In your Facebook post, you said, “The Foundation sought to participate in Relay For Life’s National Team Program, which is a program for corporate donors and supporters. The Foundation Beyond Belief is not a corporate entity, so our representative offered alternatives to the National Team Program that are consistent with the way in which Relay For Life works with other foundations, student groups, social and philosophical organizations, and other types of groups across the country that do not meet the criteria of the National Team Program.” The reality, Reuel, is that you moved the goal post on us. You agreed we could have a team and then rather than working with us on our matching challenge, you chose to eliminate the non-corporate national program and refused to give us any kind of other national partner team. Why? You claimed in your post that FBB is not a “corporate entity” even though you knew that was false because I had explained to you on the phone that FBB is a corporation. If you prefer your corporate program be for businesses, why could we not have a youth partner team instead? That is what you offer to other foundations and student groups, yet, contrary to your post on Facebook, you did not offer us this equal treatment. Instead, you offered to work with us in many different ways, but none that would give us equal recognition.
You have youth partner national teams for student honor societies with far fewer chapters than we have. What is different about us such that we do not deserve similar recognition? One of your current youth national team partners, Sigma Alpha Lambda, had 39 teams last year and raised $28,000. That is amazing and they deserve congratulations and recognition for their achievement. Why can we not get the same opportunities that you give to them? Another youth national team is the Girl Scouts of America. They raised an impressive $82,000 last year with 182 teams. Youth national team Phi Theta Kappa raised $119,000. Kroger, a national corporate team, raised $52,000. Those are all wonderful achievements. FBB would have been raising far more than any of these figures, yet we were rejected from getting the recognition as a national team partner that is given to them. How is that fair? The one Relay team I was on last year, the Triangle Freethought Society team, raised $23,000 alone. Did you think we could not raise enough money to justify the recognition you give to other non-profit groups even though just one of our teams is able to raise almost as much as entire national teams?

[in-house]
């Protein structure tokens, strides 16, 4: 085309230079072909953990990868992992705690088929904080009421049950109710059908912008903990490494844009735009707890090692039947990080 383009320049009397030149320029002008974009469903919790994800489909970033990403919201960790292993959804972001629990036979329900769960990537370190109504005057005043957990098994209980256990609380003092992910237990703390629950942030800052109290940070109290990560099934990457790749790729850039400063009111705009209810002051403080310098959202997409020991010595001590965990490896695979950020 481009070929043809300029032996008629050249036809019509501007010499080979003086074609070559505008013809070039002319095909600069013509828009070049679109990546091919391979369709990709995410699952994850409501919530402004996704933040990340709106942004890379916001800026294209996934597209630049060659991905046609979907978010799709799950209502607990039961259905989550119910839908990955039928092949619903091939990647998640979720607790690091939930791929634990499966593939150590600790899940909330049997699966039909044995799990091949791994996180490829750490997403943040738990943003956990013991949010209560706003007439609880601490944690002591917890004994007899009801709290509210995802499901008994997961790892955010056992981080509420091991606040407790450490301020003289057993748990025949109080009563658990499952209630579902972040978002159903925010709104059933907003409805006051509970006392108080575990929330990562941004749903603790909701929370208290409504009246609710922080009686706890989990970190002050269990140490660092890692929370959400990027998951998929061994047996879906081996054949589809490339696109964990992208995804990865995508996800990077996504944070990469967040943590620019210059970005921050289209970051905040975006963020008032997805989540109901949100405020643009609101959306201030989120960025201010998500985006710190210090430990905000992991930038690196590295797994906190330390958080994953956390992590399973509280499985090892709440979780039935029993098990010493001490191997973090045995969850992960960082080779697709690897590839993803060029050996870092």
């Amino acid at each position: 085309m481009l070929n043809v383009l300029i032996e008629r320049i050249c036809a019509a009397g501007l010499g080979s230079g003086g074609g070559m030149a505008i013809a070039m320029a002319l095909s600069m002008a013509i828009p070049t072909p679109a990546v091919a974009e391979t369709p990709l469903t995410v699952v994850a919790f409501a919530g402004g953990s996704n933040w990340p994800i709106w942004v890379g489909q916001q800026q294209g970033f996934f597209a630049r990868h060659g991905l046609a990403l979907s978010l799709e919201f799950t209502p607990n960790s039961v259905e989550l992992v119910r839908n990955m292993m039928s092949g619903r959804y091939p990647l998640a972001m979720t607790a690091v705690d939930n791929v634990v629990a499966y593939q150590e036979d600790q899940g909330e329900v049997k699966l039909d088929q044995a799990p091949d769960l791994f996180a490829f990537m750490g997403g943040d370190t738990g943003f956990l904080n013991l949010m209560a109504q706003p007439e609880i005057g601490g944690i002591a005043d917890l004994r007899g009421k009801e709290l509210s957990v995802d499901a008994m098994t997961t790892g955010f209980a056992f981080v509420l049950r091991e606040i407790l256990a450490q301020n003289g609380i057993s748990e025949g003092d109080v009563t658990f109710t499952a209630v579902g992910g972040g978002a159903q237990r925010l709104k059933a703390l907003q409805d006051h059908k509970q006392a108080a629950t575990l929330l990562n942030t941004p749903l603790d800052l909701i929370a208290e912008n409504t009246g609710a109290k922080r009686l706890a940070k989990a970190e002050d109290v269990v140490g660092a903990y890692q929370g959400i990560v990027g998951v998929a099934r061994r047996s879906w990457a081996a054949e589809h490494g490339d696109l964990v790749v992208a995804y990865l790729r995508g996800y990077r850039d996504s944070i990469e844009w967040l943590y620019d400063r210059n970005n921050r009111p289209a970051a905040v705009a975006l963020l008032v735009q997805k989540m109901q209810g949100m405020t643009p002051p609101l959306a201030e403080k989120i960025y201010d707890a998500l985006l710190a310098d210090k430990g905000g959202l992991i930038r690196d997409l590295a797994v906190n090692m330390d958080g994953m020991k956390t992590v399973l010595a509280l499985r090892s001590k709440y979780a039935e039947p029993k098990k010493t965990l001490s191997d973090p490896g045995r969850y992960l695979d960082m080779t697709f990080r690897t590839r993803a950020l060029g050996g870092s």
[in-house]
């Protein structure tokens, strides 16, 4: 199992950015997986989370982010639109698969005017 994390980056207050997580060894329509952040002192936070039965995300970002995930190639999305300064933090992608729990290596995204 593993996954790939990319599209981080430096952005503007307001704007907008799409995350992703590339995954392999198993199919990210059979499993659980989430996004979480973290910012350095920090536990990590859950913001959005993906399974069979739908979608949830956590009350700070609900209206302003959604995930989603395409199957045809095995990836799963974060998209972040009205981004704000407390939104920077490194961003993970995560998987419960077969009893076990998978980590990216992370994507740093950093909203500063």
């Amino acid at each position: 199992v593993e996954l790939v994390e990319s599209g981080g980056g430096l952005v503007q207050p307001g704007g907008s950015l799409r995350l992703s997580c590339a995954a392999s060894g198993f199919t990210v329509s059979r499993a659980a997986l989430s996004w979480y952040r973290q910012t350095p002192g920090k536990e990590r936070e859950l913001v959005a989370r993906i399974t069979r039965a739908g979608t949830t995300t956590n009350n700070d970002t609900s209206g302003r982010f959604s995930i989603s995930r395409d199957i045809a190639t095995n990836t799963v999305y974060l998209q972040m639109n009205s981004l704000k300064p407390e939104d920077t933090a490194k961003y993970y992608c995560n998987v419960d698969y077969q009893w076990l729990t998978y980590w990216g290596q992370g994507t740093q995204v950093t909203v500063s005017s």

Similar groups are being offered recognition as national team partners that we are being denied. That is unfair and that is the crux of why I am upset. Further, the $250,000 matching challenge we have offered has been ignored and rejected. That hurts more than you can know. I was trying hard to do something wonderful. Instead, my efforts have been frustrated by inequity.
Let me be clear, I do not blame all of the American Cancer Society for this. Everyone else at ACS has been great, warm and supportive. It is unfortunate that we must move on, but we will find another group and save lives with a charity that shows appreciation for donors and gives equal recognition. In the “current charitable giving climate,” there are countless non-profits out there that I am sure will be very excited to work with us. I personally look very much forward to working with Foundation Beyond Belief as they help organize a national movement of charitable giving and community service by atheists, agnostics, and humanists.
I do agree with you that “saving lives is what it is all about.” I simply believe we can accomplish that and be fair at the same time.